Os Brownlee

Os Brownlee was one of Australian Canoeing’s founding fathers. Os was the inaugural Vice-President holding the role from 1949 – 1952. He then became President of the Australian Canoe Federation from 1953 – 1954; during this time Australian Canoe Federation constitution only allowed one person to be President for two years. Once completing his role as President, Os become Vice-President again from 1955 – 1960 and then again 1965 – 1982; Os was on the Board of Australian Canoeing for a total of 29 years!

Os was also a founding member of the NSW Canoe Association in 1949 (PaddleNSW) and an executive member of the association for many years. Os made great contributions to River Canoe Club, NSW Canoe Association and Australian Canoe Federation which included his work and initiation of Canoe Slalom through the 1960’s and 1970’s. For Os’ years of service he has been awarded life membership at River Canoe Club in 1966, NSW Canoe Association in 1962 and Australian Canoe Federation in 1971.

Even though Os held many roles at all levels of associations throughout the Australian Canoe Federation, he was a dedicated official at Australian Canoe Sprint Championships and then moved to Slalom in 1960.  During the 1956 Melbourne Olympics, Os was the ICF Line Judge Official; he was the official made the results official when Dennis Green and Walter Brown won Australia’s first canoeing Olympic medal.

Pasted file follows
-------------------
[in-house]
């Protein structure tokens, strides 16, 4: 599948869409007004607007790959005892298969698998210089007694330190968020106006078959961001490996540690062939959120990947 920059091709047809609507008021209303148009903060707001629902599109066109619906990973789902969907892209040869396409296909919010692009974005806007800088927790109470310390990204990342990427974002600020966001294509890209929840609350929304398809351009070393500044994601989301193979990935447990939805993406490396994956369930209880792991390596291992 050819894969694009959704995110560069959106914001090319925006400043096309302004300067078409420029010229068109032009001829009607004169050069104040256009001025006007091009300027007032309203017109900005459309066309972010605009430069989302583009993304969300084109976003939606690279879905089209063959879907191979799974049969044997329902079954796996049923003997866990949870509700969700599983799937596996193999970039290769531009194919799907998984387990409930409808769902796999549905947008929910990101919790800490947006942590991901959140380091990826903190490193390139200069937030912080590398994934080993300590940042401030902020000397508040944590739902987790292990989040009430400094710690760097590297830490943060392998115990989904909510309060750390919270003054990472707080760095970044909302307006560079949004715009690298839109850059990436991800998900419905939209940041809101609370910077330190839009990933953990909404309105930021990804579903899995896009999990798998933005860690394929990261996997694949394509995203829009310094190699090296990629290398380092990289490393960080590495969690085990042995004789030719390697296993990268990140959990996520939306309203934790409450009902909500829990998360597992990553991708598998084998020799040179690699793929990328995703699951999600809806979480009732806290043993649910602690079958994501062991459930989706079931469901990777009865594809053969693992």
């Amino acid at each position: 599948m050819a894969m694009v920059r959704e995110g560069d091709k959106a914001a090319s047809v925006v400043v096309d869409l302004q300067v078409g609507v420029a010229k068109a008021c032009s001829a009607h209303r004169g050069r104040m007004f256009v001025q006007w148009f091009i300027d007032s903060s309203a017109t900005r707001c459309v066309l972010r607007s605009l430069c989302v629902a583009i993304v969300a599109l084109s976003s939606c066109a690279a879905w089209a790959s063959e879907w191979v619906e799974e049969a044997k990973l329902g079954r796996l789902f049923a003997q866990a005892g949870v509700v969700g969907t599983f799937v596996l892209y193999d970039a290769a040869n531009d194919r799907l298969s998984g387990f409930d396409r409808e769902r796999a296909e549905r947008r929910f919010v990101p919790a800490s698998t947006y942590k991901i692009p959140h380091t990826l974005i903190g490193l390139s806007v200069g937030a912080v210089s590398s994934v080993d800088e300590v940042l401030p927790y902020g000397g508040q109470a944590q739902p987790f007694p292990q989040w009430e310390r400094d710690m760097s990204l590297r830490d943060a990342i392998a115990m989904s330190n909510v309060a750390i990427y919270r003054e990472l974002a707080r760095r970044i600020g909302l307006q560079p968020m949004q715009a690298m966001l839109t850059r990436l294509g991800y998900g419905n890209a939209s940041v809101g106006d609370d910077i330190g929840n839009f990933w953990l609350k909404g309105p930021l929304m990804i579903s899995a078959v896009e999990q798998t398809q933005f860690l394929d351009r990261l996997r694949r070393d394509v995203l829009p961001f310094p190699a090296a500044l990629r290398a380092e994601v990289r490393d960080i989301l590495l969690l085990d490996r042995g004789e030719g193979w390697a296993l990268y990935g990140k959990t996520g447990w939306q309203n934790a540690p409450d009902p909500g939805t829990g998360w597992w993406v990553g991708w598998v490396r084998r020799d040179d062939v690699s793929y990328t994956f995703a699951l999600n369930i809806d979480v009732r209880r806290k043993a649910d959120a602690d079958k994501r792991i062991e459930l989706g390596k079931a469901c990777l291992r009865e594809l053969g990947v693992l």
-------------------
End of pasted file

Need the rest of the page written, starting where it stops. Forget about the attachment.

Os was recognised as the doyen of canoeing, as his interest and active involvement spanned some 60 years. His commitment to the canoeing family encompassed building canoes (timber and  fibreglass), organising and enjoying numerous river trips, competing in Club, State and National Sprint Championships (K1,K2,C1,C2), working to construct a new clubhouse, instructing new paddlers, reviewing constitutions (Club, State & National) and counselling elite athletes – in addition to his honorary administrative positions. At the national level, Os was a vocal advocate for reducing state based voting and bias to achieve a unified national model – unfortunately, not achieved in his lifetime.